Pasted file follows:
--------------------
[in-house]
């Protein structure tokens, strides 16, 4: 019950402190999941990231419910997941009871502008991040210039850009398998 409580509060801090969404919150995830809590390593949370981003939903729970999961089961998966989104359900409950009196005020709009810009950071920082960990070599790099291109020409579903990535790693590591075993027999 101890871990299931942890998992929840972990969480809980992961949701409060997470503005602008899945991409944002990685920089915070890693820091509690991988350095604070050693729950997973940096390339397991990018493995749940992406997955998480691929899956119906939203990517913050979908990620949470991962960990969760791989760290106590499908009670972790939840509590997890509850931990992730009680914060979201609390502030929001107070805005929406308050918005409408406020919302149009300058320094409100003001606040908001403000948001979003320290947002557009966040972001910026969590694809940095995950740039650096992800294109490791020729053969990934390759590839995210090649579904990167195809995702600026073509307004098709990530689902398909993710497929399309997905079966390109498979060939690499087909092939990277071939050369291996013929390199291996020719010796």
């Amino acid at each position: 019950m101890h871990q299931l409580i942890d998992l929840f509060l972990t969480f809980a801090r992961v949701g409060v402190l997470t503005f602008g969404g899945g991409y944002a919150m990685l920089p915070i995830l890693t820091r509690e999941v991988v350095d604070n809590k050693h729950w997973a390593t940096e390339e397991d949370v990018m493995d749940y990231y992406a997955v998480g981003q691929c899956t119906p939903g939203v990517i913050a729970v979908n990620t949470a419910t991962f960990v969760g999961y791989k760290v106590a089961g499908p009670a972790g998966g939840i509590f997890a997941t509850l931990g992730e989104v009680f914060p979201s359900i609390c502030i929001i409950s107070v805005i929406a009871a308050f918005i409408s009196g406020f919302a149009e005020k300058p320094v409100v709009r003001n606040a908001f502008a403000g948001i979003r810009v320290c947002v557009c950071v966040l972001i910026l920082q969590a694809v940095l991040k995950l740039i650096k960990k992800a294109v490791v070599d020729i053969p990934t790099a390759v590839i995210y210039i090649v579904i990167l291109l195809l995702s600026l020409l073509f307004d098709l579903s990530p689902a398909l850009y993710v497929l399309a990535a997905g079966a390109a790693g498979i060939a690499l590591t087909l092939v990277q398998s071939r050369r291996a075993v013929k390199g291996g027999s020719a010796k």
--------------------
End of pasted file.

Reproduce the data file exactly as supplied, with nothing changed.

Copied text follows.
[in-house]
């Protein structure tokens, strides 16, 4: 019950402190999941990231419910997941009871502008991040210039850009398998 409580509060801090969404919150995830809590390593949370981003939903729970999961089961998966989104359900409950009196005020709009810009950071920082960990070599790099291109020409579903990535790693590591075993027999 101890871990299931942890998992929840972990969480809980992961949701409060997470503005602008899945991409944002990685920089915070890693820091509690991988350095604070050693729950997973940096390339397991990018493995749940992406997955998480691929899956119906939203990517913050979908990620949470991962960990969760791989760290106590499908009670972790939840509590997890509850931990992730009680914060979201609390502030929001107070805005929406308050918005409408406020919302149009300058320094409100003001606040908001403000948001979003320290947002557009966040972001910026969590694809940095995950740039650096992800294109490791020729053969990934390759590839995210090649579904990167195809995702600026073509307004098709990530689902398909993710497929399309997905079966390109498979060939690499087909092939990277071939050369291996013929390199291996020719010796």
């Amino acid at each position: 019950m101890h871990q299931l409580i942890d998992l929840f509060l972990t969480f809980a801090r992961v949701g409060v402190l997470t503005f602008g969404g899945g991409y944002a919150m990685l920089p915070i995830l890693t820091r509690e999941v991988v350095d604070n809590k050693h729950w997973a390593t940096e390339e397991d949370v990018m493995d749940y990231y992406a997955v998480g981003q691929c899956t119906p939903g939203v990517i913050a729970v979908n990620t949470a419910t991962f960990v969760g999961y791989k760290v106590a089961g499908p009670a972790g998966g939840i509590f997890a997941t509850l931990g992730e989104v009680f914060p979201s359900i609390c502030i929001i409950s107070v805005i929406a009871a308050f918005i409408s009196g406020f919302a149009e005020k300058p320094v409100v709009r003001n606040a908001f502008a403000g948001i979003r810009v320290c947002v557009c950071v966040l972001i910026l920082q969590a694809v940095l991040k995950l740039i650096k960990k992800a294109v490791v070599d020729i053969p990934t790099a390759v590839i995210y210039i090649v579904i990167l291109l195809l995702s600026l020409l073509f307004d098709l579903s990530p689902a398909l850009y993710v497929l399309a990535a997905g079966a390109a790693g498979i060939a690499l590591t087909l092939v990277q398998s071939r050369r291996a075993v013929k390199g291996g027999s020719a010796k």